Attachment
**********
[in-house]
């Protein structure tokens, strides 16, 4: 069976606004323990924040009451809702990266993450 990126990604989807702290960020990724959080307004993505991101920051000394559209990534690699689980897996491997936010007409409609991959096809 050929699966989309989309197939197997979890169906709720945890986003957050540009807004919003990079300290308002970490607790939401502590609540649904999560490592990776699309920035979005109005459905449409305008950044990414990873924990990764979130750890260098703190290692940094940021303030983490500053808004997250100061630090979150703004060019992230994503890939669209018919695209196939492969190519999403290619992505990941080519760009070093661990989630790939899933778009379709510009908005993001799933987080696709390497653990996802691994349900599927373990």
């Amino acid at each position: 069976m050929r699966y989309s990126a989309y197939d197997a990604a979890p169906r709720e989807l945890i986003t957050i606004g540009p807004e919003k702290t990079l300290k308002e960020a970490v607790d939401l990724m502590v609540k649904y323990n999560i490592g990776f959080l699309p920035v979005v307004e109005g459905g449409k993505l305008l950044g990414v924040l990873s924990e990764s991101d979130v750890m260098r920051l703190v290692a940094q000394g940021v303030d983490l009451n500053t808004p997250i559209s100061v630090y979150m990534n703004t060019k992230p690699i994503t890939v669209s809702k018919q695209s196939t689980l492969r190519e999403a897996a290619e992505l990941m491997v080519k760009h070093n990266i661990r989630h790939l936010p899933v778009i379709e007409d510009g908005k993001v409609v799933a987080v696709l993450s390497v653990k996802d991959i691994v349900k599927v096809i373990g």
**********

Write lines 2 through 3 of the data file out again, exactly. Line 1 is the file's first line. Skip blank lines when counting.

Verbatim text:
């Protein structure tokens, strides 16, 4: 069976606004323990924040009451809702990266993450 990126990604989807702290960020990724959080307004993505991101920051000394559209990534690699689980897996491997936010007409409609991959096809 050929699966989309989309197939197997979890169906709720945890986003957050540009807004919003990079300290308002970490607790939401502590609540649904999560490592990776699309920035979005109005459905449409305008950044990414990873924990990764979130750890260098703190290692940094940021303030983490500053808004997250100061630090979150703004060019992230994503890939669209018919695209196939492969190519999403290619992505990941080519760009070093661990989630790939899933778009379709510009908005993001799933987080696709390497653990996802691994349900599927373990």
């Amino acid at each position: 069976m050929r699966y989309s990126a989309y197939d197997a990604a979890p169906r709720e989807l945890i986003t957050i606004g540009p807004e919003k702290t990079l300290k308002e960020a970490v607790d939401l990724m502590v609540k649904y323990n999560i490592g990776f959080l699309p920035v979005v307004e109005g459905g449409k993505l305008l950044g990414v924040l990873s924990e990764s991101d979130v750890m260098r920051l703190v290692a940094q000394g940021v303030d983490l009451n500053t808004p997250i559209s100061v630090y979150m990534n703004t060019k992230p690699i994503t890939v669209s809702k018919q695209s196939t689980l492969r190519e999403a897996a290619e992505l990941m491997v080519k760009h070093n990266i661990r989630h790939l936010p899933v778009i379709e007409d510009g908005k993001v409609v799933a987080v696709l993450s390497v653990k996802d991959i691994v349900k599927v096809i373990g």